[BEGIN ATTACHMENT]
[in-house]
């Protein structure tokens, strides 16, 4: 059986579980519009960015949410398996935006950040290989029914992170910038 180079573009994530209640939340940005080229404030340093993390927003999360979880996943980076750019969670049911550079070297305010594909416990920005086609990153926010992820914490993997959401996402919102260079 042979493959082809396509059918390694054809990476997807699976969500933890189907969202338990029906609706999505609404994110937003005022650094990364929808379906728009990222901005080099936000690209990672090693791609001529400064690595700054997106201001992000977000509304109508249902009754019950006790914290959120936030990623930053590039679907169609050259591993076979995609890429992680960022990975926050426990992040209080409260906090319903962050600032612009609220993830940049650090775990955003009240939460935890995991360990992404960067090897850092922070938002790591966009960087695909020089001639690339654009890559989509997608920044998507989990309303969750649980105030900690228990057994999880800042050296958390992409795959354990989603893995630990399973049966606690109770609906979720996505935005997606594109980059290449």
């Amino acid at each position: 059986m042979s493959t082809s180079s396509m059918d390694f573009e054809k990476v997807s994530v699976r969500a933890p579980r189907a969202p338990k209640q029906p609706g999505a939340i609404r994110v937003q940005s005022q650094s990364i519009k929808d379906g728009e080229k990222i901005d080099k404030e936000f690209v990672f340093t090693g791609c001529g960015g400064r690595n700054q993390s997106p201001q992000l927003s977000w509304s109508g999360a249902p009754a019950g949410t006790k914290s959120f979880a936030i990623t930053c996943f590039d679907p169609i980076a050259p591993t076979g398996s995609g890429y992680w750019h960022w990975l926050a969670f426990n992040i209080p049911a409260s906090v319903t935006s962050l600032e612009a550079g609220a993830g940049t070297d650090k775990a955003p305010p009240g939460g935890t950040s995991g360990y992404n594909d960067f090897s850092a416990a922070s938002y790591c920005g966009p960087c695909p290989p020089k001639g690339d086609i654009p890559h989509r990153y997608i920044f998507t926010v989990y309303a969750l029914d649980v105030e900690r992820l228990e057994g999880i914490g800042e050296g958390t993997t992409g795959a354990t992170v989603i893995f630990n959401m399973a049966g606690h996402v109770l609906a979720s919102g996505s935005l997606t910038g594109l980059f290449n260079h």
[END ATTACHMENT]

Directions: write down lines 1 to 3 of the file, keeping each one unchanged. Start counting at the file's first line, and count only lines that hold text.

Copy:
[in-house]
């Protein structure tokens, strides 16, 4: 059986579980519009960015949410398996935006950040290989029914992170910038 180079573009994530209640939340940005080229404030340093993390927003999360979880996943980076750019969670049911550079070297305010594909416990920005086609990153926010992820914490993997959401996402919102260079 042979493959082809396509059918390694054809990476997807699976969500933890189907969202338990029906609706999505609404994110937003005022650094990364929808379906728009990222901005080099936000690209990672090693791609001529400064690595700054997106201001992000977000509304109508249902009754019950006790914290959120936030990623930053590039679907169609050259591993076979995609890429992680960022990975926050426990992040209080409260906090319903962050600032612009609220993830940049650090775990955003009240939460935890995991360990992404960067090897850092922070938002790591966009960087695909020089001639690339654009890559989509997608920044998507989990309303969750649980105030900690228990057994999880800042050296958390992409795959354990989603893995630990399973049966606690109770609906979720996505935005997606594109980059290449």
């Amino acid at each position: 059986m042979s493959t082809s180079s396509m059918d390694f573009e054809k990476v997807s994530v699976r969500a933890p579980r189907a969202p338990k209640q029906p609706g999505a939340i609404r994110v937003q940005s005022q650094s990364i519009k929808d379906g728009e080229k990222i901005d080099k404030e936000f690209v990672f340093t090693g791609c001529g960015g400064r690595n700054q993390s997106p201001q992000l927003s977000w509304s109508g999360a249902p009754a019950g949410t006790k914290s959120f979880a936030i990623t930053c996943f590039d679907p169609i980076a050259p591993t076979g398996s995609g890429y992680w750019h960022w990975l926050a969670f426990n992040i209080p049911a409260s906090v319903t935006s962050l600032e612009a550079g609220a993830g940049t070297d650090k775990a955003p305010p009240g939460g935890t950040s995991g360990y992404n594909d960067f090897s850092a416990a922070s938002y790591c920005g966009p960087c695909p290989p020089k001639g690339d086609i654009p890559h989509r990153y997608i920044f998507t926010v989990y309303a969750l029914d649980v105030e900690r992820l228990e057994g999880i914490g800042e050296g958390t993997t992409g795959a354990t992170v989603i893995f630990n959401m399973a049966g606690h996402v109770l609906a979720s919102g996505s935005l997606t910038g594109l980059f290449n260079h």